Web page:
Stealth camping on bike tour, this is perhaps a bit of a controversial topic. Some people believe that it is wrong to camp on someone’s property without permission. I can’ really argue that point. But the reality is that sometimes stealth camping is your only option and other times there is no one to ask. Debating the merits of stealth camping is largely a no-win game. Those of us that choose to stealth camp are not going to stop just because another human being disagrees with stealth camping. Hopefully this post will help you with stealth camping while on bike tour
For me if the area is not surrounded by some sort of fence and there is no No Trespassing signs then the property is fair game for stealth camping.
Stealth Camping by definition for cycle touring
Finding a place to set up camp for the night anywhere other then a designated campsite that hopefully or ideally is out of sight from people.
For someone new to bike touring or stealth camping, stealth camping can turn into an exercise in paranoia and sleepless nights. I still remember my first time (somewhere near the Greyhound bus terminal) in Thunder Bay Ontario back in 2011. I thought a million eyes were on me the whole night. Like anything, after a while it becomes easier and easier.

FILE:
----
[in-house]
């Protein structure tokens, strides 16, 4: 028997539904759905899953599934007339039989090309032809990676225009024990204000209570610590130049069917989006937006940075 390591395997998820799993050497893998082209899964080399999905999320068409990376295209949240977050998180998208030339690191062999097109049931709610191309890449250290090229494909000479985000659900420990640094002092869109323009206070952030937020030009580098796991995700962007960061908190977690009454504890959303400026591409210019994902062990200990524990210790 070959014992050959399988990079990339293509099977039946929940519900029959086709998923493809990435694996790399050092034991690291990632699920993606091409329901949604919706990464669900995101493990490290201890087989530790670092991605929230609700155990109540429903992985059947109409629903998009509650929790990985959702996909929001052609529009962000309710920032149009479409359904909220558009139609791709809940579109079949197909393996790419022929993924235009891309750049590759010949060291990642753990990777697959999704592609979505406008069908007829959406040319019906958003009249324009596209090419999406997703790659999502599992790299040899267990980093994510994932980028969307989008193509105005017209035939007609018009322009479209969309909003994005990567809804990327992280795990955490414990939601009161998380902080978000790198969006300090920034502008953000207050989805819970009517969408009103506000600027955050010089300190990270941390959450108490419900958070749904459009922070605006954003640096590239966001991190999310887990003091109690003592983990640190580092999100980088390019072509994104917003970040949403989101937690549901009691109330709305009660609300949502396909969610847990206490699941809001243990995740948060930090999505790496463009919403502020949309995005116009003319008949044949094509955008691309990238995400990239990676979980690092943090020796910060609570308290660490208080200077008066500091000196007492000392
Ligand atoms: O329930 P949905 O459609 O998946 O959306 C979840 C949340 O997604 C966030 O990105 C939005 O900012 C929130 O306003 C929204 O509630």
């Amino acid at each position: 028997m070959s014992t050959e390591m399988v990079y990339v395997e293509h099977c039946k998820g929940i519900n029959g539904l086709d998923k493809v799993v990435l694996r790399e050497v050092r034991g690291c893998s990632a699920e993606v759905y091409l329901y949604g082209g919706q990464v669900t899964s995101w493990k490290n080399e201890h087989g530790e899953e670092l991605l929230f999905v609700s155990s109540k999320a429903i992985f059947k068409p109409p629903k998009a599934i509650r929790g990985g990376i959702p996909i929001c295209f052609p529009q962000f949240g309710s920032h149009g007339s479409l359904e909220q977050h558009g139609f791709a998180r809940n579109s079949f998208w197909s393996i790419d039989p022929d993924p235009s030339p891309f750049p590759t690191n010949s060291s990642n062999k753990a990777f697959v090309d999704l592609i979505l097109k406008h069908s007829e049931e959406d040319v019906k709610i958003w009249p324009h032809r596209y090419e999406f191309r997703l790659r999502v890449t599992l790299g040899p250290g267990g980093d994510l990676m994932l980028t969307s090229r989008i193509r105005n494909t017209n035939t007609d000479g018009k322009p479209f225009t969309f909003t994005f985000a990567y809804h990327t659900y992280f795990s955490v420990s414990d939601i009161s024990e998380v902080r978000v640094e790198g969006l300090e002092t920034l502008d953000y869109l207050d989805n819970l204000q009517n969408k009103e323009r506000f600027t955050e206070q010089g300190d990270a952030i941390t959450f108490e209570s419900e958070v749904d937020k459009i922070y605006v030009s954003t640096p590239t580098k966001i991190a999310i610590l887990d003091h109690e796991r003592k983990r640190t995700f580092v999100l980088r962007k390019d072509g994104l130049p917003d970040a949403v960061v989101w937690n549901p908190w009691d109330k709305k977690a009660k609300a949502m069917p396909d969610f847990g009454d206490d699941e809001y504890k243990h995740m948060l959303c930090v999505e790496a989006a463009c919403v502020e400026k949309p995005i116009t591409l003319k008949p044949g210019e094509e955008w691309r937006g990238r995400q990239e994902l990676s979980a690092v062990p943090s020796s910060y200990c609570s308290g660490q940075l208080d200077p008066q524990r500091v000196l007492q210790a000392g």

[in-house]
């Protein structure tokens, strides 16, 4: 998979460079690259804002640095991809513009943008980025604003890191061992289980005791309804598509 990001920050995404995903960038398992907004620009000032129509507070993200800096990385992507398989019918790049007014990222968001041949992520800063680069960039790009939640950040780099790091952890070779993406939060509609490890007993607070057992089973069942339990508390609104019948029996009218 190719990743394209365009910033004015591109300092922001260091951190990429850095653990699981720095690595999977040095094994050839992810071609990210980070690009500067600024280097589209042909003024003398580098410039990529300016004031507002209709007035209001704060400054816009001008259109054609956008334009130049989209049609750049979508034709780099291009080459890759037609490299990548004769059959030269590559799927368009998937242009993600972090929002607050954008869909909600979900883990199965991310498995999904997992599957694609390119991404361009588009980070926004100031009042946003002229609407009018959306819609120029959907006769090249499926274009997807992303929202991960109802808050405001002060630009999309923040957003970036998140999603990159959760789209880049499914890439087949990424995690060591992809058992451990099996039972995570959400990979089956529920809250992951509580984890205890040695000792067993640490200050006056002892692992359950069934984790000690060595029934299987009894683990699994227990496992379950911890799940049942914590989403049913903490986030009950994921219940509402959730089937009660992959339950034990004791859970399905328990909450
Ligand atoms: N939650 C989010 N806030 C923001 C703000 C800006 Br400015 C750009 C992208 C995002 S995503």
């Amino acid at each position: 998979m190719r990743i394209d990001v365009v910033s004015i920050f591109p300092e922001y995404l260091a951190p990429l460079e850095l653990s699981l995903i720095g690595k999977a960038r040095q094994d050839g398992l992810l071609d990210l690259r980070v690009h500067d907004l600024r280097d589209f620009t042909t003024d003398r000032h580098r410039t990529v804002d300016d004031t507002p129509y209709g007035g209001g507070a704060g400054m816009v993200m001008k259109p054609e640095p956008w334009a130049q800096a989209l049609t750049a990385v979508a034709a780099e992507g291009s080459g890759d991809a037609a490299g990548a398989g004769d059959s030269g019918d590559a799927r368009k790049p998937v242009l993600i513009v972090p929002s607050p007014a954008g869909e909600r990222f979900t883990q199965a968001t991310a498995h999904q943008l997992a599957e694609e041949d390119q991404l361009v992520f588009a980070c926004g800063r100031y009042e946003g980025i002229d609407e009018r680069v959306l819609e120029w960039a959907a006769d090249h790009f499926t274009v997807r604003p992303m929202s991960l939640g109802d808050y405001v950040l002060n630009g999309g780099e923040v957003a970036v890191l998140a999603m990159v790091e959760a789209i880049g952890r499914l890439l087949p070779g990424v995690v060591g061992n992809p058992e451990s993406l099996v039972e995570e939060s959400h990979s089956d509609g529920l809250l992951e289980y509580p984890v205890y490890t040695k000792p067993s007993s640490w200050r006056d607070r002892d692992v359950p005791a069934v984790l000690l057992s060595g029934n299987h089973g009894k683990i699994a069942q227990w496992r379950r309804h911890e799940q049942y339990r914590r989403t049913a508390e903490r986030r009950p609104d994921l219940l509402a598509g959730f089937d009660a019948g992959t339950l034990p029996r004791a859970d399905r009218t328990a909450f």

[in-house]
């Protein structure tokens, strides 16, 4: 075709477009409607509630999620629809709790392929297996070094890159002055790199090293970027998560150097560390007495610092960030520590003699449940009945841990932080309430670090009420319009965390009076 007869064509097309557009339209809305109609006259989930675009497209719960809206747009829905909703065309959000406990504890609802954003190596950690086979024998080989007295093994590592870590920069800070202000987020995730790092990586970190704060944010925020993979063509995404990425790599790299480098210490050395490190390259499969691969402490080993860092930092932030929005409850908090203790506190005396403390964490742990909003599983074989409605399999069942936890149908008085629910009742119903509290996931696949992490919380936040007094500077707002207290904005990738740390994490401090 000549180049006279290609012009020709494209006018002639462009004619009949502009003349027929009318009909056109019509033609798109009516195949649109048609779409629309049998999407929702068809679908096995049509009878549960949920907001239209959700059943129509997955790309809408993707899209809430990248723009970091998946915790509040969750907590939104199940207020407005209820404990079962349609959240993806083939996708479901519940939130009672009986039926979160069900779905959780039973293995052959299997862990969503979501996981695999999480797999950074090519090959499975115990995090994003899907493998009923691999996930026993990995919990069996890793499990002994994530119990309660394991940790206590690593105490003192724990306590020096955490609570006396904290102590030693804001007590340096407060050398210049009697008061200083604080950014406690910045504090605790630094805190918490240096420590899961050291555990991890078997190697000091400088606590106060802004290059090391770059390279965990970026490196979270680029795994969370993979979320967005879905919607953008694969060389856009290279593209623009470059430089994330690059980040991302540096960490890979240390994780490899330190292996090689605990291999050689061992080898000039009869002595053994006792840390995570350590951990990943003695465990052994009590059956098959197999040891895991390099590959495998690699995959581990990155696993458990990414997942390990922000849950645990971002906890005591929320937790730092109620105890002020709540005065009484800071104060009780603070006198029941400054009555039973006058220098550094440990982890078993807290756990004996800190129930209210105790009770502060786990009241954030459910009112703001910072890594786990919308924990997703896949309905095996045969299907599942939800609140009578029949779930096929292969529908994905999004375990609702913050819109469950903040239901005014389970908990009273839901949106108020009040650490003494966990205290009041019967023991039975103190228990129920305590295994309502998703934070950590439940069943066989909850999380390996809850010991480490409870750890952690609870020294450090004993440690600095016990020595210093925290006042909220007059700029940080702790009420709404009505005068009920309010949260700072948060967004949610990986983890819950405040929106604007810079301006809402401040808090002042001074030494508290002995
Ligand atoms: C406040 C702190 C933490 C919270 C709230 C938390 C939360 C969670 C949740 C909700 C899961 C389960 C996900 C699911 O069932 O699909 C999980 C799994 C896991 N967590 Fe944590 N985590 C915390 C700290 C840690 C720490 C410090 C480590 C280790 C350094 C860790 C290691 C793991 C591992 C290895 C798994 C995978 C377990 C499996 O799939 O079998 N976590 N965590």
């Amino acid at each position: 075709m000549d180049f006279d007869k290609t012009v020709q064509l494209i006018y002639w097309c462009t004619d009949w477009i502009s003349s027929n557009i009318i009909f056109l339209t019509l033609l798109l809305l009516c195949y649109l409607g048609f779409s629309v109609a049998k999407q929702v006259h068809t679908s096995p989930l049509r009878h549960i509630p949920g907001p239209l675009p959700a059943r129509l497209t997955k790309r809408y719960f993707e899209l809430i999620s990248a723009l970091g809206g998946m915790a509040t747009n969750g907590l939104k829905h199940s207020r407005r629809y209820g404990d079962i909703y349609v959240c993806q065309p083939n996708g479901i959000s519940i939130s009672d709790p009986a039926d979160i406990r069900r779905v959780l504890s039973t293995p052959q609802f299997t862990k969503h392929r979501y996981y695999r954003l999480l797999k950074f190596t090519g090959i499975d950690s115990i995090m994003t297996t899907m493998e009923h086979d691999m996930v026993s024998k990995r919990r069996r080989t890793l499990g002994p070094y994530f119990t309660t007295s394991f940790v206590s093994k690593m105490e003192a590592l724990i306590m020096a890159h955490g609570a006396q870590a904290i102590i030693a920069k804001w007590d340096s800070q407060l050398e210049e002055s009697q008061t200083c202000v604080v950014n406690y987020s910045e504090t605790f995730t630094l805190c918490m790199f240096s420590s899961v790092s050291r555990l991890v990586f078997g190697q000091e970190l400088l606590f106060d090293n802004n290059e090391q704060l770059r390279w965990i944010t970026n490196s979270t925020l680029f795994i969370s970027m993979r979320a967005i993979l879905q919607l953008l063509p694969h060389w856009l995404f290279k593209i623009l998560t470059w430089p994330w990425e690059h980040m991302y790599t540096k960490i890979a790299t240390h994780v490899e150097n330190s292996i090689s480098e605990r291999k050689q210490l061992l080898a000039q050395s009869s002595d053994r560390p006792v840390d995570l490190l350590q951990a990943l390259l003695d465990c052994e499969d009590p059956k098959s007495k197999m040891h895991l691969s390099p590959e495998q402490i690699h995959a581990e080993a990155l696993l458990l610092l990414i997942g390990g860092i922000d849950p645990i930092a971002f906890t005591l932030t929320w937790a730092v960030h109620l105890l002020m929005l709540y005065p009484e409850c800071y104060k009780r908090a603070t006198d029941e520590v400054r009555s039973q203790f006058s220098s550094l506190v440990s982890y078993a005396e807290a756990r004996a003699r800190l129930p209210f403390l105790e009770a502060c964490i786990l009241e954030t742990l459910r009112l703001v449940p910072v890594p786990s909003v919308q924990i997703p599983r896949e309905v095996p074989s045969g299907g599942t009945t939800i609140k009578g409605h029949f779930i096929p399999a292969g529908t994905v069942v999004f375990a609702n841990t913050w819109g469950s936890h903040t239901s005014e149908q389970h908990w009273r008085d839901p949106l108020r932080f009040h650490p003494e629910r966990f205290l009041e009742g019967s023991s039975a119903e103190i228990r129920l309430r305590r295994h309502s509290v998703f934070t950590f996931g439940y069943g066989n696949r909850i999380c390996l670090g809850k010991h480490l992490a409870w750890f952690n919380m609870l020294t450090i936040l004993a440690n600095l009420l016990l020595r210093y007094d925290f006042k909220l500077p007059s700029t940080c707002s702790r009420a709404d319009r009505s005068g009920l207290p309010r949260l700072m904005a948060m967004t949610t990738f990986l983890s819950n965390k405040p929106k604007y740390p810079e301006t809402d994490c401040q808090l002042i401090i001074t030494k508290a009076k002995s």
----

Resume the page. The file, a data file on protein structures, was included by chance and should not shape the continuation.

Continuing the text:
Examples of crappy stealth camping
Ultimately the idea is to be camping where people can’t see you or be noticed. Sometimes easier said then done but if you keep pedalling eventually a location (ideal or not ideal) will present it’s self.
My stealth camping background for my current bike ride and to date
Currently I have biked 16,850 km’s over 394 days spending 218 of those nights in a tent. Over a dozen of those nights were camping in a host’s backyard and about a dozen nights at campgrounds. Which leaves me close to 180+ nights of stealth camping! Wow, when I look at that number it seems huge.